Seed Starting: It’s that time of year.

For being a long time gardener, I am not the best at starting plants from seeds. Last year was probably my most successful year, and sadly, I attribute that to my cats dying the year before. The cats, interested in the smell of dirt, and subsequent germinating seedlings, pulled the new plants out before they got the chance to establish themselves.

Last year, I planted zinnia seeds with my garden club students at our April meeting. In late May, I brought them back to school so the same students could plant them in the school garden. It was very rewarding. The plants continued to grow well and were still flowering in September, attracting late migrating Monarchs to our waystation. Even though I picked largely different plants this year, I kept the Purple Prince Zinnia because they were so prolific! I also think I now have a soft spot for them because they successfully germinated in my house.


Lest you think I stole the potted seeds from the students, they also were able to take some home to grow and enjoy.

This year, I want to repeat my success in seed starting. I  bought native prairie plant seeds from a local nursery in the fall. You can check out a prior post about these selections here, in Seed for Thought.


So, yesterday, I started my first batch of seeds. I picked two types of milkweed to add to the three I already have in my yard. New this year, pending successful germination, will be Whorled Milkweed and Short Green Milkweed. I experimented with a planting technique of adding layer of paper towel over the soilless medium to keep the seeds moist. They are now under my grow lights, labelled and ready to come to life.

Another batch of seeds, albeit less exciting, got started yesterday as well. These were more Purple Prince Zinnia, Genovese Basil, and Yellow Pear Tomato. Recently, we have enjoyed caprese salads, of which fresh basil is a key component. I’d like to grow the basil so I do not have to buy the poor, plastic packaged pieces from the grocery store and can have this simple salad on demand.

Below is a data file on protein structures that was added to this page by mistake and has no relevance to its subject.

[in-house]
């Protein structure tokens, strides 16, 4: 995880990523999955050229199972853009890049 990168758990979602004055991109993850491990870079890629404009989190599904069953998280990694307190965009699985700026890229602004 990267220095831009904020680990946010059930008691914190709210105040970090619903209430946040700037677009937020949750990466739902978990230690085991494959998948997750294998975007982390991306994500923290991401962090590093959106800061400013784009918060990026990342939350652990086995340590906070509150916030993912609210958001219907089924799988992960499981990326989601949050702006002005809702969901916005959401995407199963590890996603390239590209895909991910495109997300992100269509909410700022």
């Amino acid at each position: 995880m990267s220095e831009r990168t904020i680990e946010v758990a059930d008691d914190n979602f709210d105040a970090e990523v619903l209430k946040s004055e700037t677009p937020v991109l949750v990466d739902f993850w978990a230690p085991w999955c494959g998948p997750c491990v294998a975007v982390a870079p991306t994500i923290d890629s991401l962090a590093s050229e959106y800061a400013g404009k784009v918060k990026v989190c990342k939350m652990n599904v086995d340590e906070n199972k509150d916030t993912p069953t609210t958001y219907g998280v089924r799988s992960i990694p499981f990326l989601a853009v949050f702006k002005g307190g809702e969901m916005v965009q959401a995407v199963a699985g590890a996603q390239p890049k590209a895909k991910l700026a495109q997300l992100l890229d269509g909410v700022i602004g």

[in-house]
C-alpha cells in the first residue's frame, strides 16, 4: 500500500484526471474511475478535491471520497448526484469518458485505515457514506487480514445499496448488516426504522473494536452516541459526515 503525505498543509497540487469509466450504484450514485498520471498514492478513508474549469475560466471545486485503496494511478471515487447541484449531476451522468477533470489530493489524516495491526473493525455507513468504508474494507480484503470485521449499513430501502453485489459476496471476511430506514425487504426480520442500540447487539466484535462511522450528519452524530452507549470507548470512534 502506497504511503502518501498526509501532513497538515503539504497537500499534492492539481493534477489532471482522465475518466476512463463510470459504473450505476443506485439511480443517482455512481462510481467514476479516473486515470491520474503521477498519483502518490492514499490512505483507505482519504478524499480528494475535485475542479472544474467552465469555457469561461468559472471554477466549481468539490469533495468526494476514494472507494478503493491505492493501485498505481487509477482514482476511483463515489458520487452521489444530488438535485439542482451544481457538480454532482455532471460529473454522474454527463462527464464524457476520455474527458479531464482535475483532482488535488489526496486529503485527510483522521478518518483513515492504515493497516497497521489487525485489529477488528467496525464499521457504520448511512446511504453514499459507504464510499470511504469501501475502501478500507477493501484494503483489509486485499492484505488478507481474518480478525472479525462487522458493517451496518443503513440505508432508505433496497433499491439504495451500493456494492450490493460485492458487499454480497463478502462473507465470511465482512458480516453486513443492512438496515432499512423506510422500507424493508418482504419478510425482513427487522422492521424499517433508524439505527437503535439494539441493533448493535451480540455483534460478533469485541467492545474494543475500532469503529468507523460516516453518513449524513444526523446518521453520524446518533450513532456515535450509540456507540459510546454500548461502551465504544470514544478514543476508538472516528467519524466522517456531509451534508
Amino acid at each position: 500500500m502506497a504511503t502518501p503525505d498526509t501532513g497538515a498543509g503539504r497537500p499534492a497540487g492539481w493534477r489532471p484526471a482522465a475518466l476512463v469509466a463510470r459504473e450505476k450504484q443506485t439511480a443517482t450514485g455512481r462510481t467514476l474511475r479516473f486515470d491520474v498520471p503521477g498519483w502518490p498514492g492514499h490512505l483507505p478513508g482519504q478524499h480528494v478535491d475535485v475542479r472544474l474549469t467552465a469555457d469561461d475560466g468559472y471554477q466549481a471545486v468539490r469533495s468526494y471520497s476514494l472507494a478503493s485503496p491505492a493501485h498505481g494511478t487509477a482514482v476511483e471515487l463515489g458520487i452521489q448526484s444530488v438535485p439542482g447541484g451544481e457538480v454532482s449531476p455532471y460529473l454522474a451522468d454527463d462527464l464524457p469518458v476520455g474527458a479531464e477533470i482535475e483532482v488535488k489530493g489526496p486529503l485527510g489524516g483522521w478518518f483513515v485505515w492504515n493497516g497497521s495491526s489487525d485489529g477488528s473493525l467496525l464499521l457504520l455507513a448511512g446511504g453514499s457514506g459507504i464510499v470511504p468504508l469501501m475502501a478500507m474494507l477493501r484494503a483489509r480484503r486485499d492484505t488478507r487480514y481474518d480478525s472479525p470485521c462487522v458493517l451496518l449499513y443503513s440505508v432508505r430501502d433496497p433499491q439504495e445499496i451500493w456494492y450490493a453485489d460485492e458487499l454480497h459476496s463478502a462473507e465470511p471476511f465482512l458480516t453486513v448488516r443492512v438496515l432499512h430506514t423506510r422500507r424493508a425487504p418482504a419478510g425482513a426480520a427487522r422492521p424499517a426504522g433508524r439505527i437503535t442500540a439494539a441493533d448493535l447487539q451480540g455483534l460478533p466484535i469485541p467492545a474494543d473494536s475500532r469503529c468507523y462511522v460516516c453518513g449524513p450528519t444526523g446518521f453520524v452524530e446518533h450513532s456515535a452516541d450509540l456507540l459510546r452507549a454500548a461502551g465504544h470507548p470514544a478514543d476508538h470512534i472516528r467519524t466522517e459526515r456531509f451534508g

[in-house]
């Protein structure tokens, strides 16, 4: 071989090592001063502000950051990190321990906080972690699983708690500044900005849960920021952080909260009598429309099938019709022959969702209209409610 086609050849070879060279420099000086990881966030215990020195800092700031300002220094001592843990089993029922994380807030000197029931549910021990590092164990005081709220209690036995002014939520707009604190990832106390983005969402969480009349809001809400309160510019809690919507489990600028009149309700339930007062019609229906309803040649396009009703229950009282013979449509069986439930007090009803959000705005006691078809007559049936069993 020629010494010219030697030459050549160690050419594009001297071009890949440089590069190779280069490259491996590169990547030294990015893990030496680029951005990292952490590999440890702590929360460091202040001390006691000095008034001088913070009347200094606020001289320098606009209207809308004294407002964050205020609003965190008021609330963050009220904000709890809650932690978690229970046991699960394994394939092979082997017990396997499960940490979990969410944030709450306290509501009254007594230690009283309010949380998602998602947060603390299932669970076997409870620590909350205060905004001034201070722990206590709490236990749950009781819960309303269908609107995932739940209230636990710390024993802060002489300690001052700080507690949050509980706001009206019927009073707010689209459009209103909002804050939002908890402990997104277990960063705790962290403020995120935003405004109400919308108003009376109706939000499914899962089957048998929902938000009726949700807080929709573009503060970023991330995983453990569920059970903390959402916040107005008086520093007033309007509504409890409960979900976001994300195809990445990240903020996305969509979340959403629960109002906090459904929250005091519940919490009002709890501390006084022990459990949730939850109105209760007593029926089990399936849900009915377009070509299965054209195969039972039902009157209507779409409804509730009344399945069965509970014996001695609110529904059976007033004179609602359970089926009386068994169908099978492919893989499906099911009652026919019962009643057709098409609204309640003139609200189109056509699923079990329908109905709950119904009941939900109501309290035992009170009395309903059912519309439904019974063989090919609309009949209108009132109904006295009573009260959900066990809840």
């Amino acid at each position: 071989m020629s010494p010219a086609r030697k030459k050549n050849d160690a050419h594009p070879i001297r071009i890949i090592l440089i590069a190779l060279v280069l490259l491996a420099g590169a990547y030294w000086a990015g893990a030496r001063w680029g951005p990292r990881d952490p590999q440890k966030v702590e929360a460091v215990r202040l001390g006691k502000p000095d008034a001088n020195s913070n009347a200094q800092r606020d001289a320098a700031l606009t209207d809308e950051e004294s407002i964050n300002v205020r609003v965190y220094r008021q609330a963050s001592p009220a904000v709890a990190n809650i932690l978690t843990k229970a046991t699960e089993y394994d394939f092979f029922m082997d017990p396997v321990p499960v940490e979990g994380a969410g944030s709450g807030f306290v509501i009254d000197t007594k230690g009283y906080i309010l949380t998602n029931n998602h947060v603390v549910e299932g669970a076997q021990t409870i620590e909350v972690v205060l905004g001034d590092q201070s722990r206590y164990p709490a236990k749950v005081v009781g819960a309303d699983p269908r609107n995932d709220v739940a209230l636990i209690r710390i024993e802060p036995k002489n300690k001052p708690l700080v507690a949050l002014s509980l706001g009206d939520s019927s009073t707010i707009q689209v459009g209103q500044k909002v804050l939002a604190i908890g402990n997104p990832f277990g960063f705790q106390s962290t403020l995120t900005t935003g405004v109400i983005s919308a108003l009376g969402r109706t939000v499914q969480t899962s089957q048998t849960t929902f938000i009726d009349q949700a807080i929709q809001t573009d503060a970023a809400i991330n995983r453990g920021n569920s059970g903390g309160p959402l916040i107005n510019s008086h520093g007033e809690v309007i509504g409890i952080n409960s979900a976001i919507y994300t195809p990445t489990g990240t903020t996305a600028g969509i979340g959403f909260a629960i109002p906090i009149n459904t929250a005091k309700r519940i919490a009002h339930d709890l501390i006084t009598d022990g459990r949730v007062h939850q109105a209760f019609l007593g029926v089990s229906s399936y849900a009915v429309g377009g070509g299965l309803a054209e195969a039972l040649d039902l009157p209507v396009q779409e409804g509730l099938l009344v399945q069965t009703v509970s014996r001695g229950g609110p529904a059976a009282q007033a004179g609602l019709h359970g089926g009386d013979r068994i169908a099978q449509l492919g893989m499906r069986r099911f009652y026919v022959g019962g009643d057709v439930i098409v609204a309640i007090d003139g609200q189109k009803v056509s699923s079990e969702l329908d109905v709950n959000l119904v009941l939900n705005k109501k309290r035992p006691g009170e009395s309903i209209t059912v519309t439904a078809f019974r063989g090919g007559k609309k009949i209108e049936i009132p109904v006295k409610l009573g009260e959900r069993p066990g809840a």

The plants for our garden at school were selected with great care this year. I poured over a seed catalog with a theme of Peace in mind. All the plants were selected, as seed, for this specific theme. If there was a connection to PEACE, I put the seeds on my list. Last year, I did a little preliminary research on Peace Gardens. There is a beautiful and large PEACE pole in the center of the school garden near the entrance to the building. This year, each grade level will plant one species of plant that , in some way, represents peace. It might be the plant’s color, or a history of the plant that has come to have an association with the theme of piece.


The other really neat part of this year’s plants is that they will all be grown from seed by a teenager in a nearby town, who has his own greenhouse business. All of them! Last year, we got some marigolds, petunias, and snapdragons from him. They were among the healthiest plants I have ever had the pleasure of planting and growing! This student is getting all of our business this year and will be supplying this school with all of its plants!  I will be sure to post about the plants, their significance, and how the planting went when we are finished at the end of May.


Spring is a time for new life. The annual plant life cycle reinforces that again and again. Witnessing it from the warmth of my own home, or from the success of a student with a penchant for growing, inspires me to try, once again, to do something that has not been easy for this gardener – start seeds.

Time will tell how I have done.

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